He was soon faced by a notable opponent, General Lee being put in command of the scattered forces in that quarter. General Floyd, recently secretary of war under President Buchanan, who had now taken up arms for the Confederacy, was also in the field, in a strong position on the Gauley River. Lee and Floyd proposed to drive the Federal troops from the mountain region and perhaps follow up their victory by the capture of Wheeling and the invasion of western Pennsylvania. This plan, as the event showed, did not work.

Rosecrans had now gathered a force of nearly ten thousand men, and early in September marched against

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Floyd, leaving General Reynolds in the Cheat Mountain region to watch and oppose Lee. Rarely has an army followed a wilder road than that which Rosecrans and his army were obliged to traverse. His route lay along some of the wildest of the mountain tracks, over the western spurs of the Alleghanies. Now the men passed through deep ravines and narrow defiles, now climbed steep hill-sides, now followed slippery and winding paths among beetling crags. The Gauley Mountain Range was especially rugged. Its summit was reached at noon of September 9, and the weary troops looked down upon a magnificent panorama of wooded heights and valleys, through one of which curved the waters of Gauley River. On a bald eminence just north of this stream lay Floyd's camp, the river curving so that his flanks rested on the stream.

It was a strong position, but Rosecrans did not hesitate to attack and during the greater part of the day the roar of combat echoed among the hills.. Night fell before the battle ended, and when the next morning dawned Floyd's army had disappeared. It had crossed the Gauley in the dark over a bridge of logs, which broke down behind the troops, while a large amount of arms and camp equipage was left in the works. Thus ended the battle of the Carnifex Ferry, with little loss in men on either side, but with victory for the Union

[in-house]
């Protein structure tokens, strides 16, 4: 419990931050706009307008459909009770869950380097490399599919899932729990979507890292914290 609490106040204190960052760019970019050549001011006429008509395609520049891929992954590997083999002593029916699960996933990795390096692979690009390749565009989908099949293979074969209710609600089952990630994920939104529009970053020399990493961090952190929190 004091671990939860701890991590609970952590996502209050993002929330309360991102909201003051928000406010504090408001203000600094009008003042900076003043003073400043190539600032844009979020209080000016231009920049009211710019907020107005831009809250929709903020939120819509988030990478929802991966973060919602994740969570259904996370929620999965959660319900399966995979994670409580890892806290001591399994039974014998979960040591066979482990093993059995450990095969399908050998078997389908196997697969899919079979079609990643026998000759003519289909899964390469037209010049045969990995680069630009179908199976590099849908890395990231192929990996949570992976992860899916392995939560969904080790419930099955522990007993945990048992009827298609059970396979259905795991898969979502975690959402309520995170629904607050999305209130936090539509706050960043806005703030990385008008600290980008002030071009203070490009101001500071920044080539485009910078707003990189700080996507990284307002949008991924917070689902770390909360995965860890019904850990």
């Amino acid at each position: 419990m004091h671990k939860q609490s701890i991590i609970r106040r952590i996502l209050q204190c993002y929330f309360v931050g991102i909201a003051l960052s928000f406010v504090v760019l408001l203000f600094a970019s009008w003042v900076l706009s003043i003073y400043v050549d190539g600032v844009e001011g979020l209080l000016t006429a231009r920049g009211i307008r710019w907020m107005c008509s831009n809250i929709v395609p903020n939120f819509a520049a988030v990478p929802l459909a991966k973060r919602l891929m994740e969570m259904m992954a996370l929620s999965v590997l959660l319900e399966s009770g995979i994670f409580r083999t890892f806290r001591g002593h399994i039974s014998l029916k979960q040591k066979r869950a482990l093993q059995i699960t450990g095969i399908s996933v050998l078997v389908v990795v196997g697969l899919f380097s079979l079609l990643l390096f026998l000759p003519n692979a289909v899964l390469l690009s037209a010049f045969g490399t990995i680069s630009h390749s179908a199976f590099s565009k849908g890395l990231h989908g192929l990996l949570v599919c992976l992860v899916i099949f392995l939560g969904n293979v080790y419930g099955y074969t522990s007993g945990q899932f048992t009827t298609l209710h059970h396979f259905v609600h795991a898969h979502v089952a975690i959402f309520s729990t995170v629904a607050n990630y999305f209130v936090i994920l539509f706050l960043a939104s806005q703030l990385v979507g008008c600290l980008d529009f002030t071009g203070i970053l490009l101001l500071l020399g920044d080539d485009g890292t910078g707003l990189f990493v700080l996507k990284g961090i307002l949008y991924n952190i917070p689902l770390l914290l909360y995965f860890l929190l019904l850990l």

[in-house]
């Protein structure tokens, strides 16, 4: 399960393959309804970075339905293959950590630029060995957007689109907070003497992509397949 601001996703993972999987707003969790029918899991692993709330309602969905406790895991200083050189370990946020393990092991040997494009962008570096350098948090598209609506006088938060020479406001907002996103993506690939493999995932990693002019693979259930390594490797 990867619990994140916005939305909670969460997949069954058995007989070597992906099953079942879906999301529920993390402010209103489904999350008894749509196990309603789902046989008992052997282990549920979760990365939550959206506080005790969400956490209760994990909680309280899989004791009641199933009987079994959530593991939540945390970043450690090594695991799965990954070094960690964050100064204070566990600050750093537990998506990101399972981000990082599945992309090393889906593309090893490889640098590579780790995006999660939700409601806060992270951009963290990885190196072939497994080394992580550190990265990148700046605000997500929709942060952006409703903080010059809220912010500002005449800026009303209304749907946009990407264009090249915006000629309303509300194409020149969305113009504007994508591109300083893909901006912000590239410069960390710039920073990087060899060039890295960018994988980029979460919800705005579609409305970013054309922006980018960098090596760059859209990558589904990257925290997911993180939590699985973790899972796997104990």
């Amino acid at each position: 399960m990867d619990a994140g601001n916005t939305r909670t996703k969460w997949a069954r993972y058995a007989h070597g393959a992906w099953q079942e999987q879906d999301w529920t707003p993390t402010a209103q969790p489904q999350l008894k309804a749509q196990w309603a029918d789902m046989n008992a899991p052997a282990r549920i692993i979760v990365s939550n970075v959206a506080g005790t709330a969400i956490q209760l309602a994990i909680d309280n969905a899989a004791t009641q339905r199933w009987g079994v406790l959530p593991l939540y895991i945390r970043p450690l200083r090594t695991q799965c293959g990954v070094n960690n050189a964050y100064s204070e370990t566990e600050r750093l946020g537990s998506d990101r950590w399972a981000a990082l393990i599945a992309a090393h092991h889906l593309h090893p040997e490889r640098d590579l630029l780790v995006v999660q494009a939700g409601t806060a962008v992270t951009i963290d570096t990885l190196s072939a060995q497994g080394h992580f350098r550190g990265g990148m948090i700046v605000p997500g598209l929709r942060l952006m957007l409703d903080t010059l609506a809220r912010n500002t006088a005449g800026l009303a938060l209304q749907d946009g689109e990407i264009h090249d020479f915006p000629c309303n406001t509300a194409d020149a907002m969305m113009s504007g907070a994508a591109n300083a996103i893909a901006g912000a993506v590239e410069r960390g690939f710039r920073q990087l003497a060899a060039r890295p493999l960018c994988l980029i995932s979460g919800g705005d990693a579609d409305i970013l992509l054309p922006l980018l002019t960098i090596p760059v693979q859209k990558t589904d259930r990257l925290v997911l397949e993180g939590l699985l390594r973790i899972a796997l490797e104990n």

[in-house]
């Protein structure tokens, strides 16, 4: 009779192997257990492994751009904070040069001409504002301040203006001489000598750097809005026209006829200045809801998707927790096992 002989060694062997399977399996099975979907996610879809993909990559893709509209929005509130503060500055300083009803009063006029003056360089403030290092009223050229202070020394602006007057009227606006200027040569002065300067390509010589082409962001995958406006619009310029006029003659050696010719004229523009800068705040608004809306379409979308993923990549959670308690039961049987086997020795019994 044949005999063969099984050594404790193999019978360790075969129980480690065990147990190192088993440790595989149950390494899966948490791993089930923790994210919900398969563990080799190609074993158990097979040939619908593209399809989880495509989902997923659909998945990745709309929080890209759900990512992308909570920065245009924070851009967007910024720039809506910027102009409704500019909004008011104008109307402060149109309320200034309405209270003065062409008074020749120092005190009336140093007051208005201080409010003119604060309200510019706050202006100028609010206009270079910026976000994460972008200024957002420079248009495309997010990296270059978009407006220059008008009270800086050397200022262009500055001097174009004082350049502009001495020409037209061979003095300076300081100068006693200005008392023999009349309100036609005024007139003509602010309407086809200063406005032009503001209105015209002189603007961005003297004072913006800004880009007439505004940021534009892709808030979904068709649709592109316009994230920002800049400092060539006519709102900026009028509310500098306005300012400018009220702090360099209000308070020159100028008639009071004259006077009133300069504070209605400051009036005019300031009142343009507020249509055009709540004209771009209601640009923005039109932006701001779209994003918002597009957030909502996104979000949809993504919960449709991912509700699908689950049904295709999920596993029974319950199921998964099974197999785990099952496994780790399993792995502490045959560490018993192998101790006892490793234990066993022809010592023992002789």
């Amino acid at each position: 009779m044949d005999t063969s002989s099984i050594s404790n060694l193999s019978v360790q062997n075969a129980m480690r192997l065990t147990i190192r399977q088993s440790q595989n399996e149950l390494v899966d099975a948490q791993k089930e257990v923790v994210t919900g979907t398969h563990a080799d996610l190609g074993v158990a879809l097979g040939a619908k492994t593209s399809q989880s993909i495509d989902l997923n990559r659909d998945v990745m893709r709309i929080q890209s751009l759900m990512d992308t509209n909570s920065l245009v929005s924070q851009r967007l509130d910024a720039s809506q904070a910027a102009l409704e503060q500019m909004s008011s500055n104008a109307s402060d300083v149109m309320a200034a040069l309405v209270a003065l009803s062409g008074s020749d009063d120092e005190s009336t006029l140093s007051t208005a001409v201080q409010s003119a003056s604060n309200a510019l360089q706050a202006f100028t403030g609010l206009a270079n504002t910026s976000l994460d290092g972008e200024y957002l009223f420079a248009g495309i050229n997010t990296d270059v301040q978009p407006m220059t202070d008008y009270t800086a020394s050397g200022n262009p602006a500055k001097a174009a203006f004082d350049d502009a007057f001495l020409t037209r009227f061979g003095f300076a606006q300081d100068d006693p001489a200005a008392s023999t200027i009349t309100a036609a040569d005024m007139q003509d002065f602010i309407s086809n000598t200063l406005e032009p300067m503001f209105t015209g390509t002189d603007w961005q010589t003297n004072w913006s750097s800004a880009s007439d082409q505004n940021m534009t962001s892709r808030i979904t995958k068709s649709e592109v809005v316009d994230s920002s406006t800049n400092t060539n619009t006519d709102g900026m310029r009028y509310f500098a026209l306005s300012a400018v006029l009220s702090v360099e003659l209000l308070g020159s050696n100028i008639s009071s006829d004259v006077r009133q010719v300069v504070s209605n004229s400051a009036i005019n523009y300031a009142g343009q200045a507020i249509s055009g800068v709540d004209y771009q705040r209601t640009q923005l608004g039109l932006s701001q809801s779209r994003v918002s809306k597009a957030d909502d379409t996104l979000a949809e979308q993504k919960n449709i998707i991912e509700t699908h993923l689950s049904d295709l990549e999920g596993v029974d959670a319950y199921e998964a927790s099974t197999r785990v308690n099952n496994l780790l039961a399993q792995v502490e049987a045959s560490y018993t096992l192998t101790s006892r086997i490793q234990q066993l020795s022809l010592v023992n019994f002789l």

arms.

Meanwhile Reynolds had held his own against Lee. Later on, the latter was recalled to Richmond to engage in engineering works in South Carolina, Rosecrans now having only Floyd to deal with. On November 12 he gave that doughty civilian general his final defeat, putting him to flight and chasing him so hotly that he did not stop until fifty miles from the field. Floyd soon after resigned from the army to enter upon duties for which he was better fitted. Shortly afterwards the campaign in Western Virginia ended and Rosecrans was withdrawn for service in a larger field.

In April, 1862, he joined General Buell's army in Tennessee and took part with it in the siege of Corinth, where he commanded a division. After General Pope was called to Virginia to command the army before Washington, where he bore the burden of defeat on the old Bull Run field, Rosecrans replaced him at the head of his former army. It was known as the Army of the Mississippi, its head-quarters being at Corinth. General Grant was now the superior officer in that region.

During September Sterling Price, a Confederate general, captured Iuka, a Mississippi village where a large amount of Federal stores had been gathered. Grant at once sent two columns against him,

one under General Rosecrans, to attack his flank and rear, the other under General Ord, to strike him in front. As it happened, Ord did not appear in time to take part in the battle, which was fought by Rosecrans with the nine thousand troops under his command. Without waiting for his associate, Rosecrans made a sharp attack in the afternoon of September 19, a severe battle succeeding in which the Confederates were pushed back upon the town. Nightfall closed the contest and when Ord appeared the next morning he found Rosecrans in possession of the place. Price had fled during the night, and though sharply pursued he had gained start enough to enable him to escape.

In early October Rosecrans was back at Corinth, which he was busily fortifying, with twenty thousand